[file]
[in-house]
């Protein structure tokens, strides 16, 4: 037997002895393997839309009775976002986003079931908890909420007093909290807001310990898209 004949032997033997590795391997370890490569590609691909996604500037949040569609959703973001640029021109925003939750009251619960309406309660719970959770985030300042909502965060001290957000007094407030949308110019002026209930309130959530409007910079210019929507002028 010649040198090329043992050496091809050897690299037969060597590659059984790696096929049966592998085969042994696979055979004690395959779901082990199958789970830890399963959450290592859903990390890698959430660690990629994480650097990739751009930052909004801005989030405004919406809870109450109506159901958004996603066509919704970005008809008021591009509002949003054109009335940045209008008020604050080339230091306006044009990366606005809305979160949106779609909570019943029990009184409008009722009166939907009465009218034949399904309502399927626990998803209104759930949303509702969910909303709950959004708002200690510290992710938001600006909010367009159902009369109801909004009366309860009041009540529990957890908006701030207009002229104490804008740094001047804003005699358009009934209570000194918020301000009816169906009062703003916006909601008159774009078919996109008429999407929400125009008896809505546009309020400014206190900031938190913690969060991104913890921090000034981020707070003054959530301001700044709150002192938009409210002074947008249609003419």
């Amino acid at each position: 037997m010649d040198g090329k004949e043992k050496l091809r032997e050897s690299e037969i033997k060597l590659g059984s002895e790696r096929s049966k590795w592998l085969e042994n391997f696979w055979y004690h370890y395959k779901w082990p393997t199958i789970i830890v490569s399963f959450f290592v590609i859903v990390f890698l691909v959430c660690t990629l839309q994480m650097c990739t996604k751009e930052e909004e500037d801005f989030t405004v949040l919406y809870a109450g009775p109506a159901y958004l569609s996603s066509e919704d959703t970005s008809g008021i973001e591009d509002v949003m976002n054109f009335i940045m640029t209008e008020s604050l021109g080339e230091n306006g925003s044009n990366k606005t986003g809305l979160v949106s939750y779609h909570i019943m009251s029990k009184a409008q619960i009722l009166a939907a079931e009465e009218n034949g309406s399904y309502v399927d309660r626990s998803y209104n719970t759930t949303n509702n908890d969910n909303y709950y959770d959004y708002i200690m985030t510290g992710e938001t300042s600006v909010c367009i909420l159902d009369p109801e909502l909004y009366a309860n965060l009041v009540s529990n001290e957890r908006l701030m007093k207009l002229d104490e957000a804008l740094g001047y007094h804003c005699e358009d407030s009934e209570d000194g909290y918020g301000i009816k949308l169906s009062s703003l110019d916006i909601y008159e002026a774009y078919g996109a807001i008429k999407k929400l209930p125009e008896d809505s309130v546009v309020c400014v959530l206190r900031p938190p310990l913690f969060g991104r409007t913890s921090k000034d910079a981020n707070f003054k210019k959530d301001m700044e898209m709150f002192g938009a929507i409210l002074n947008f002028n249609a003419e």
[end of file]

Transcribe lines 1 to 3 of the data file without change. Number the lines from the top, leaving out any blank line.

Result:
[in-house]
């Protein structure tokens, strides 16, 4: 037997002895393997839309009775976002986003079931908890909420007093909290807001310990898209 004949032997033997590795391997370890490569590609691909996604500037949040569609959703973001640029021109925003939750009251619960309406309660719970959770985030300042909502965060001290957000007094407030949308110019002026209930309130959530409007910079210019929507002028 010649040198090329043992050496091809050897690299037969060597590659059984790696096929049966592998085969042994696979055979004690395959779901082990199958789970830890399963959450290592859903990390890698959430660690990629994480650097990739751009930052909004801005989030405004919406809870109450109506159901958004996603066509919704970005008809008021591009509002949003054109009335940045209008008020604050080339230091306006044009990366606005809305979160949106779609909570019943029990009184409008009722009166939907009465009218034949399904309502399927626990998803209104759930949303509702969910909303709950959004708002200690510290992710938001600006909010367009159902009369109801909004009366309860009041009540529990957890908006701030207009002229104490804008740094001047804003005699358009009934209570000194918020301000009816169906009062703003916006909601008159774009078919996109008429999407929400125009008896809505546009309020400014206190900031938190913690969060991104913890921090000034981020707070003054959530301001700044709150002192938009409210002074947008249609003419």
């Amino acid at each position: 037997m010649d040198g090329k004949e043992k050496l091809r032997e050897s690299e037969i033997k060597l590659g059984s002895e790696r096929s049966k590795w592998l085969e042994n391997f696979w055979y004690h370890y395959k779901w082990p393997t199958i789970i830890v490569s399963f959450f290592v590609i859903v990390f890698l691909v959430c660690t990629l839309q994480m650097c990739t996604k751009e930052e909004e500037d801005f989030t405004v949040l919406y809870a109450g009775p109506a159901y958004l569609s996603s066509e919704d959703t970005s008809g008021i973001e591009d509002v949003m976002n054109f009335i940045m640029t209008e008020s604050l021109g080339e230091n306006g925003s044009n990366k606005t986003g809305l979160v949106s939750y779609h909570i019943m009251s029990k009184a409008q619960i009722l009166a939907a079931e009465e009218n034949g309406s399904y309502v399927d309660r626990s998803y209104n719970t759930t949303n509702n908890d969910n909303y709950y959770d959004y708002i200690m985030t510290g992710e938001t300042s600006v909010c367009i909420l159902d009369p109801e909502l909004y009366a309860n965060l009041v009540s529990n001290e957890r908006l701030m007093k207009l002229d104490e957000a804008l740094g001047y007094h804003c005699e358009d407030s009934e209570d000194g909290y918020g301000i009816k949308l169906s009062s703003l110019d916006i909601y008159e002026a774009y078919g996109a807001i008429k999407k929400l209930p125009e008896d809505s309130v546009v309020c400014v959530l206190r900031p938190p310990l913690f969060g991104r409007t913890s921090k000034d910079a981020n707070f003054k210019k959530d301001m700044e898209m709150f002192g938009a929507i409210l002074n947008f002028n249609a003419e």